Recent News
12.12.18
Keith Lockhart
KEITH LOCKHART JOINS THE ROSTER
12.10.18
Vienna Boys Choir
Classical Album of the Week: Vienna Boys Choir Sings Strauss
WRTI
12.07.18
JoAnn Falletta, Mariss Jansons, David Alan Miller, Peter Oundjian, Patrick Summers, Alexandre Tharaud, Magos Herrera & Brooklyn Rider , Mason Bates, Symphonieorchester des Bayerischen Rundfunks, Munich , Academy of St Martin in the Fields , Les Violons du Roy , Anthony Roth Costanzo, Nathan Gunn
2019 Grammy Nominees
Grammy Awards
12.07.18
New York Philharmonic String Quartet , Yefim Bronfman
Bronfman, NY Philharmonic Quartet impress at Linton Series
Cincinnati Business Courier
12.06.18
Aaron Diehl
Pianist Diehl in jazz trio plays varied concert in Palm Beach
Palm Beach Daily News
12.06.18
Julian Wachner
This Is the Best ‘Messiah’ in New York
The New York Times
12.04.18
Sir Andrew Davis
ELGAR The Music Makers. The Spirit of England (Davis)
Gramophone
12.03.18
Chanticleer
Chanticleer Christmas concert, 11/30/18
Divamensch
12.01.18
Ward Stare
Twin pianists deliver impeccable style in ‘Perfect Pairs’ concert
Sarasota Herald Tribune
11.27.18
Richard Kaufman
PHANTOM OF THE OPERA HAUNTS THE SOROYA IN REAL TIME
Broadway World

News archive »

Renée Fleming launches Seattle Symphony season in high style

09.18.17
Pablo Rus Broseta
Seattle Times

There is nothing like a grade-A, platinum-quality diva to launch an orchestra’s concert season in high style. Seattle Symphony audiences were treated to just such a launch on Saturday evening, when soprano star Renée Fleming arrived in Benaroya Hall for a opening-night concert that even had the listeners singing along (at her invitation).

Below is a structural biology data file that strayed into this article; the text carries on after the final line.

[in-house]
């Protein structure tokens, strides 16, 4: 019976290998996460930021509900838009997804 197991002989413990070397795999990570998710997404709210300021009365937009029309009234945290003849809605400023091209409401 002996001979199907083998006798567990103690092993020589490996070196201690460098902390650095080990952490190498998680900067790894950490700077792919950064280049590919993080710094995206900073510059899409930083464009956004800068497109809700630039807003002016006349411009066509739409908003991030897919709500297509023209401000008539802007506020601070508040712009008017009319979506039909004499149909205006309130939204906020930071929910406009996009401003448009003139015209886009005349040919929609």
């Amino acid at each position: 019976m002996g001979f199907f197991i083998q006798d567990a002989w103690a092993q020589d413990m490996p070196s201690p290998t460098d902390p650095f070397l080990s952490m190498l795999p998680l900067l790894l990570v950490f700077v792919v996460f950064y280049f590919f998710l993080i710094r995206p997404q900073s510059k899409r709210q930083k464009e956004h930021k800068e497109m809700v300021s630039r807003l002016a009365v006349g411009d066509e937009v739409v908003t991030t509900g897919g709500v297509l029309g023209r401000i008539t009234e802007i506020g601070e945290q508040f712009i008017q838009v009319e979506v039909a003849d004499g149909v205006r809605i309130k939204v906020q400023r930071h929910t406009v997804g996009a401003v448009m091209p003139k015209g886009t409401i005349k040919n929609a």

This opening night was different from the usual format in several respects. First of all, the music director, Ludovic Morlot, was missing in action, having sustained a leg injury that kept him off the podium. His replacement, the orchestra’s associate conductor Pablo Rus Broseta, acquitted himself admirably in a complicated program full of bits and pieces, and one that involved the sensitive task of partnering a famous diva who might have strong ideas of her own about how the music should go. Fortunately, everyone seemed to be on the same page; the partnership worked remarkably well.

Also different: the orchestra members’ attire, with the women players wearing beautiful gowns in every color instead of the usual variations on black; the stage looked festive and dressy. Opening the program was an unannounced substitute for the usual standard version of the “Star-Spangled Banner,” in a John Williams arrangement that sneaked up on an unsuspecting audience when the “Oh say, can you see” theme emerged and the listeners straggled to their feet to sing along.

Rus Broseta conducted two brief and energetic orchestral works to start each half of the program: Samuel Barber’s Overture to “The School for Scandal,” and Verdi’s Overture to “La Forza del Destino.” The rest of the program was devoted to selections with Fleming — an unusually generous number of songs with the soloist. She turned her warm soprano to the evocative lines of Barber’s “Knoxville: Summer of 1915,” in an expressive reading that showed signs of strain only in the ending phrase (“. . . but will not ever tell me who I am”).

Read the rest of the review here